Historically, especially the African majority has been denied access to the mass media. Where it has established its own newspapers since the last century, many of these have failed to survive as independent entities because of the inability of this community, which is largely poor, to dispose of sufficient incomes to sustain a substantial press.
Where the political representatives of this community have deliberately sought to fill this void by issuing various publications, these became targets of repressive action with one journal after another being banned and closed down.
During the 1980s more effort was made to address this question through the establishment of what was described as the alternative media, I believe that every fair-minded person recognised the fact that at that point, the commercial media and certainly the public broadcaster did not represent the view of the majority which apartheid society also excluded in many other ways.
In established democracies the general rule is that the major political tendencies are represented in the mass media to one extent or another. Consequently, newspapers openly support one political party another as part of their editorial policy.
Clearly, there is nothing wrong with this. It reflects the normal evolution of societies and is not determined by government degree. To the extent that it is also part of our own reality, it is again a matter that cannot and will not be addressed by government edict.
Because of the particular evolution of our own society, we find the remarkable situation that, because of the history we have already indicated, the political tendency represented by the liberation movement is by and large not represented in our media.
The problem gets more compounded when that tendency becomes the government of the day because the lack of representation is then extended to the government.
It is for this reason that the issue of media diversity becomes very important because, quite frankly, the situation cannot be considered normal where a majority political school of thought finds no way of taking its place alongside other schools of thought in the mass media.
The issue is not to deny those who are well represented in the media the right and the possibility so to be represented. What is required is that we should work towards creating a more equitable situation such that all significant schools of thought, and not just some, are able to reach the people in their millions.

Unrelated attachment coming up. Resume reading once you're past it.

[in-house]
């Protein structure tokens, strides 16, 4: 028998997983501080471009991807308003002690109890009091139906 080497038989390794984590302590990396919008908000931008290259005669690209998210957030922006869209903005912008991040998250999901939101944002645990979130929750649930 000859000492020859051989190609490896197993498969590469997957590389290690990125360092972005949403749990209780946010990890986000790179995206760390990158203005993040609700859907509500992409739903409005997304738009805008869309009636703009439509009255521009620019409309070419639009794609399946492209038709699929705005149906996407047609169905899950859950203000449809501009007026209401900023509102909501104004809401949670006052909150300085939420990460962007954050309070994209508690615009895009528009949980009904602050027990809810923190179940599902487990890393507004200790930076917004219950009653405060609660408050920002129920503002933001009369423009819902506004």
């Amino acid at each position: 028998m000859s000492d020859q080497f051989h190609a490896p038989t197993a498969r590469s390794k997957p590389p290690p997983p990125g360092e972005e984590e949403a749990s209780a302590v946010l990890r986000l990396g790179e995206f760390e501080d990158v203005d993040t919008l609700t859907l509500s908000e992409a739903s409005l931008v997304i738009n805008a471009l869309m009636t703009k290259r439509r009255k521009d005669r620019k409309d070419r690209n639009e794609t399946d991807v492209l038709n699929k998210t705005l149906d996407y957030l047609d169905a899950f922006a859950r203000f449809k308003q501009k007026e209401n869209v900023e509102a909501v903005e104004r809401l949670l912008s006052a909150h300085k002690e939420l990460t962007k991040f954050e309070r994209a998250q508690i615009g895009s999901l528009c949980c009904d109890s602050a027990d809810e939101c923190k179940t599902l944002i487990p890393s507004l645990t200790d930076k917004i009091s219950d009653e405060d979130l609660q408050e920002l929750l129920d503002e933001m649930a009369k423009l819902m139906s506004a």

I believe that the public broadcaster has a role to play in this regard as well – not to act as the propaganda organ of any school of thought, but to ensure that it conveys news and views from all schools of thought in an equitable manner.
I also believe that in the disposal of some of its broadcasting assets to private owners, the public broadcaster and the IBA will also have to take example from some of the actions of existing business which is trying to diversity ownership to benefit those who have been disadvantaged, precisely to correct the gross imbalance in terms of access to the means for mass communication which we have inherited from the past.
Here we must address not merely the question of ownership, but the critical question of ensuring that as a true democracy no significant section of the population is denied the possibility to communicate.
I am aware of the fact that many of the issues we have raised are contentious. The situation is worsened by fears that arise from past government practices which result in relatively high levels of mistrust.
But I believe that the House should debate these issues with as little rancour as possible as part of the effort of building a people centred society and entrenching a genuine democracy.
The House will also have the possibility to return these questions once the Task Team has completed its report which we will request to table before the House.
But I believe that non among us would, in any case question the need to ensure that the Government communicates with the electorate effectively and creates the situation in which the public is also able to intervene in the process of governance in as effective manner as possible.
In this regard, I would like to express my appreciation for the work done by the Portfolio Committee as well the leadership and staff of the South African Communication Service.
I am certain that they and this House as a whole will measure up to the new challenges we will have to address in the aftermath of the publication of the report of the Task Team on Government Information and Communication, including the strengthening of SACS as a central, restructured and adequately financed organ of public information.